Friday, 15 February 2013

Dogs Can't See Rainbows

I’m always wary of travelling to the future.
            You’ll understand that I’m pretty limited in this sort of thing. The past now, that’s relatively easy. Easy in that I don’t often have the choice about it, but I’ve learned to live with it and even enjoy it now. When you can’t help what happens it’s probably best to just accept it, find something of worth in it. But there are certain limitations and despite having seen the signs that later today there’s going to be a bit of a shudder in whatever-you-want-to-call-everything-just-not-whatever-they-call-it-in-Star-Trek my kids are going too. It’ll be their first, they’re jolly excited, but their presently short lives limit things so we’re going to have to go but a short way into the future. I’m hoping for rocket ships and goldfish bowl helmets. Such will have to be seen going overhead as the whole effect is limited to one lordly manor house over Penrith way.
We have porridge oats, stout boots, and Roald Dahl. I like a bit of high adventure but I’m worried because I’ll spend the whole time telling one or the other of the sprouts to not touch this, put that down, or stop doing things that we then have to make sure on our return happen at all. There’s only time anyway due to the progress of the universe. I tried to explain that to my eldest yesterday evening. She got a bit flummoxed after accepting that dogs can’t see rainbows as I went a bit far with the theme by using colour as an example of what we see only being the manner by which we perceive a fraction of everything else.
            I should just stick to fascinating facts.
            Which have to carefully selected. After all, there’s not much point in me explaining about where the term martinet comes from, since it’s not a phrase they tend to use. Martinet by the way (whilst referring to arse water that sticks to the rules and his own fragile authority above all else) was the name of a person; Jean Martinet. He established a system of drill and discipline in the 17th century for the French, which despite being enforced by the scourge that there still bears the name has to be put rather in context. Bearing in mind that armies lived off the land, that meant robbing, pillaging, and pretty much being released from much in the way of consequences for anything a soldier did even to the people he was supposedly defending. Things hadn’t improved much since, for example, the Fourth Crusade when in 1209 Constantinople suffered the loutish crusaders putting the Christian state (if they were lucky) to the sword. They melted down anything that looked both bronze, and art, because bronze was incredibly valuable and loot was as ever the upside of having someone just like you sticking a sharp stick in your face. Oh, Martinet also introduced the bayonet to the French army. In 1209 Constantinople was pretty much what happened if people today learned that if you ate books you’d shit out rare edition  iPads.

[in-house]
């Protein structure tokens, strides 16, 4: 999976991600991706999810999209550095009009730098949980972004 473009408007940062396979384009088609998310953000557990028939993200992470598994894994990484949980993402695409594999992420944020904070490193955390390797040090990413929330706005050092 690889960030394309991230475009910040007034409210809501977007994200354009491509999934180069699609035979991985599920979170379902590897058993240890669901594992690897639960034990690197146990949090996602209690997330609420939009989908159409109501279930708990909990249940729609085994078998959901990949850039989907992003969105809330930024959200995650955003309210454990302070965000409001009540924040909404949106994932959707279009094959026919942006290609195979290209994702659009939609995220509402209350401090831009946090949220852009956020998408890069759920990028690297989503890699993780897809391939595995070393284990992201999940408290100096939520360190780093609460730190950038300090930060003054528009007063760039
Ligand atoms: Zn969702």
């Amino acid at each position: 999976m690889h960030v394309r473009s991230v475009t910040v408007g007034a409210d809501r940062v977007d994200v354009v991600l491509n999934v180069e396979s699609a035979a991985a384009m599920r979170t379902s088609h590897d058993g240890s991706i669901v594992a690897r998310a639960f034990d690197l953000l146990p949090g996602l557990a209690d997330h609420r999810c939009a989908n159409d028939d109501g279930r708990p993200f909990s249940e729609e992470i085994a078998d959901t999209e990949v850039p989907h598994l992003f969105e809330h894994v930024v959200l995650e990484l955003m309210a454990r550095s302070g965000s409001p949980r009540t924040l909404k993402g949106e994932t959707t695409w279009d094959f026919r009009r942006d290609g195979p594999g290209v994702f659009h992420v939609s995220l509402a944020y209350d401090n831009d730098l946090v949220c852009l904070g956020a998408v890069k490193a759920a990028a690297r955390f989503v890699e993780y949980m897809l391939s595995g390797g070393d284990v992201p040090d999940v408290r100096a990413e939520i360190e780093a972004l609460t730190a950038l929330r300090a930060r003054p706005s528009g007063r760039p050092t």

So Martinet thought it a jolly good idea to at least start stopping the army from ,just plain destroying anything and everybody whilst nowhere near the battlefield, by beating them not to, but also by, y’know, giving them food. Doubtless a rare bastard, but you have to admit he made some sense. His own side killed him by accident at Nuisburg inevitably. Several times it seems. Just to make sure.
            And that’s why dogs can’t see rainbows.

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